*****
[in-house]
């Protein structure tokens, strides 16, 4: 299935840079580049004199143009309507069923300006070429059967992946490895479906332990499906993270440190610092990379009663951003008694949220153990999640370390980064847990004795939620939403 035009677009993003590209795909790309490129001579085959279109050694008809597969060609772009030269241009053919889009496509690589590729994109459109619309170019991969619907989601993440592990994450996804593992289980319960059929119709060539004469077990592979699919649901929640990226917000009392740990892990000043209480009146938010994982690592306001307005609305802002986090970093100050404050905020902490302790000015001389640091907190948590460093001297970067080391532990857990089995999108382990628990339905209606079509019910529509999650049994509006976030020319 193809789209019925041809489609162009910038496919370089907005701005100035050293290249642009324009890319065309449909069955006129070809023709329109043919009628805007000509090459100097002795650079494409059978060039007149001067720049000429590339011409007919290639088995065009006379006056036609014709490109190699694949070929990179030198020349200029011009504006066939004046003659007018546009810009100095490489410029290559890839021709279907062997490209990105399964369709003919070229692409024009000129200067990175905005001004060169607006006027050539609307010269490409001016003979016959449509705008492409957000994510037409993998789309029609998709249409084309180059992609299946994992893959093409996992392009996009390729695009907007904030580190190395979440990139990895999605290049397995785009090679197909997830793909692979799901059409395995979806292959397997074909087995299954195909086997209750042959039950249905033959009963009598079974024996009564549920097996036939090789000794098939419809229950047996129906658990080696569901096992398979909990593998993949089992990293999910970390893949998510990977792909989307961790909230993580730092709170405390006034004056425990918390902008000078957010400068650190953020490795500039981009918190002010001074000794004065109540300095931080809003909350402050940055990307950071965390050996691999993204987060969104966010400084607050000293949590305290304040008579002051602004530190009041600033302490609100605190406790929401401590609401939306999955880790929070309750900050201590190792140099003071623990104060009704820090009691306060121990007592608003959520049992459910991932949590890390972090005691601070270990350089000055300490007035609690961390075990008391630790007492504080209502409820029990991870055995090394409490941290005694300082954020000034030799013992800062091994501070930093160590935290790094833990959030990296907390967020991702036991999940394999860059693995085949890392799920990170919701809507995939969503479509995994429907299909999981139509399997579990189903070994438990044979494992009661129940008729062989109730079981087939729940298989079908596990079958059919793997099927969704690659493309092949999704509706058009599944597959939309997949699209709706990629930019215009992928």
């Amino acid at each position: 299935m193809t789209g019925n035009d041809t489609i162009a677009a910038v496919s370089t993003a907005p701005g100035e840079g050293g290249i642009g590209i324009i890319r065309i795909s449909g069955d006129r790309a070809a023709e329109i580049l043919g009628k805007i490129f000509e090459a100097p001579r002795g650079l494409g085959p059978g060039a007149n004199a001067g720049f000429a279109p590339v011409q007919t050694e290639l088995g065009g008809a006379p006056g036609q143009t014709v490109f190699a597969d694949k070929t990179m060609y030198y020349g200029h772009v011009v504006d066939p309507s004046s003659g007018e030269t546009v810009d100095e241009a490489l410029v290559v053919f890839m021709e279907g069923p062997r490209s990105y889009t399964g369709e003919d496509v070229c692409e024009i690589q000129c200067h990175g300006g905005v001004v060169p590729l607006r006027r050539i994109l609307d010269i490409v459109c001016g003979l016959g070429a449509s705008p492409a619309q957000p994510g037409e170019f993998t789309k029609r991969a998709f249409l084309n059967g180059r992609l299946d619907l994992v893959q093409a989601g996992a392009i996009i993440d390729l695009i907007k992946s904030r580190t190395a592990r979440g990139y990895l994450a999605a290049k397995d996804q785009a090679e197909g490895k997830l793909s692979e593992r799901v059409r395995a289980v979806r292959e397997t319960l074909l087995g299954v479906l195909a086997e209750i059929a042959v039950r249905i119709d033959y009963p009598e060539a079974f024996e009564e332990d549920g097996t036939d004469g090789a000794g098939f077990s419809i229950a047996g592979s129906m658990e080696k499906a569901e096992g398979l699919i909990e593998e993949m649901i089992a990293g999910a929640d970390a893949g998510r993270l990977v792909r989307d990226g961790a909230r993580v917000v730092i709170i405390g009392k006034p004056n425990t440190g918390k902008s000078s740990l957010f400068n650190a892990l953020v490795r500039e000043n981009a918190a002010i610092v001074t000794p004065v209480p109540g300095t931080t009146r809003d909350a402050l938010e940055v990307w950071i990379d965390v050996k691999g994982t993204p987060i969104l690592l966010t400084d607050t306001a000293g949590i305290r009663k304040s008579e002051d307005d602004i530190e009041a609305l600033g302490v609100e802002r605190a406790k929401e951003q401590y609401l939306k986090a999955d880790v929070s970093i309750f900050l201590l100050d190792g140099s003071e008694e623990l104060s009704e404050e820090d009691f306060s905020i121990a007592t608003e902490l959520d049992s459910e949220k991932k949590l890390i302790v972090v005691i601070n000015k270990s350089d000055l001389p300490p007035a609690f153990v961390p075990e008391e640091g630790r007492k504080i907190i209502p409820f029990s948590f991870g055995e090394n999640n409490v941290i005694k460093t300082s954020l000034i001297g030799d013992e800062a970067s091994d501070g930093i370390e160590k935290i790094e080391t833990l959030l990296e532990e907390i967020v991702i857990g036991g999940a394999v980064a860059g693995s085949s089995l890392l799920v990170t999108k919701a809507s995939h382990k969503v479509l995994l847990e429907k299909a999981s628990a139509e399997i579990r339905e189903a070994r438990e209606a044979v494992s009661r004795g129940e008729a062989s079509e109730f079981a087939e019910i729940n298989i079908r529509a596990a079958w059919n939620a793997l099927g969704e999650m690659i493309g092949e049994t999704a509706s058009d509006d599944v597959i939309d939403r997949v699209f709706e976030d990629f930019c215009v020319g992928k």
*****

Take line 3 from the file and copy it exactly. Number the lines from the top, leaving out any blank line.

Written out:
């Amino acid at each position: 299935m193809t789209g019925n035009d041809t489609i162009a677009a910038v496919s370089t993003a907005p701005g100035e840079g050293g290249i642009g590209i324009i890319r065309i795909s449909g069955d006129r790309a070809a023709e329109i580049l043919g009628k805007i490129f000509e090459a100097p001579r002795g650079l494409g085959p059978g060039a007149n004199a001067g720049f000429a279109p590339v011409q007919t050694e290639l088995g065009g008809a006379p006056g036609q143009t014709v490109f190699a597969d694949k070929t990179m060609y030198y020349g200029h772009v011009v504006d066939p309507s004046s003659g007018e030269t546009v810009d100095e241009a490489l410029v290559v053919f890839m021709e279907g069923p062997r490209s990105y889009t399964g369709e003919d496509v070229c692409e024009i690589q000129c200067h990175g300006g905005v001004v060169p590729l607006r006027r050539i994109l609307d010269i490409v459109c001016g003979l016959g070429a449509s705008p492409a619309q957000p994510g037409e170019f993998t789309k029609r991969a998709f249409l084309n059967g180059r992609l299946d619907l994992v893959q093409a989601g996992a392009i996009i993440d390729l695009i907007k992946s904030r580190t190395a592990r979440g990139y990895l994450a999605a290049k397995d996804q785009a090679e197909g490895k997830l793909s692979e593992r799901v059409r395995a289980v979806r292959e397997t319960l074909l087995g299954v479906l195909a086997e209750i059929a042959v039950r249905i119709d033959y009963p009598e060539a079974f024996e009564e332990d549920g097996t036939d004469g090789a000794g098939f077990s419809i229950a047996g592979s129906m658990e080696k499906a569901e096992g398979l699919i909990e593998e993949m649901i089992a990293g999910a929640d970390a893949g998510r993270l990977v792909r989307d990226g961790a909230r993580v917000v730092i709170i405390g009392k006034p004056n425990t440190g918390k902008s000078s740990l957010f400068n650190a892990l953020v490795r500039e000043n981009a918190a002010i610092v001074t000794p004065v209480p109540g300095t931080t009146r809003d909350a402050l938010e940055v990307w950071i990379d965390v050996k691999g994982t993204p987060i969104l690592l966010t400084d607050t306001a000293g949590i305290r009663k304040s008579e002051d307005d602004i530190e009041a609305l600033g302490v609100e802002r605190a406790k929401e951003q401590y609401l939306k986090a999955d880790v929070s970093i309750f900050l201590l100050d190792g140099s003071e008694e623990l104060s009704e404050e820090d009691f306060s905020i121990a007592t608003e902490l959520d049992s459910e949220k991932k949590l890390i302790v972090v005691i601070n000015k270990s350089d000055l001389p300490p007035a609690f153990v961390p075990e008391e640091g630790r007492k504080i907190i209502p409820f029990s948590f991870g055995e090394n999640n409490v941290i005694k460093t300082s954020l000034i001297g030799d013992e800062a970067s091994d501070g930093i370390e160590k935290i790094e080391t833990l959030l990296e532990e907390i967020v991702i857990g036991g999940a394999v980064a860059g693995s085949s089995l890392l799920v990170t999108k919701a809507s995939h382990k969503v479509l995994l847990e429907k299909a999981s628990a139509e399997i579990r339905e189903a070994r438990e209606a044979v494992s009661r004795g129940e008729a062989s079509e109730f079981a087939e019910i729940n298989i079908r529509a596990a079958w059919n939620a793997l099927g969704e999650m690659i493309g092949e049994t999704a509706s058009d509006d599944v597959i939309d939403r997949v699209f709706e976030d990629f930019c215009v020319g992928k």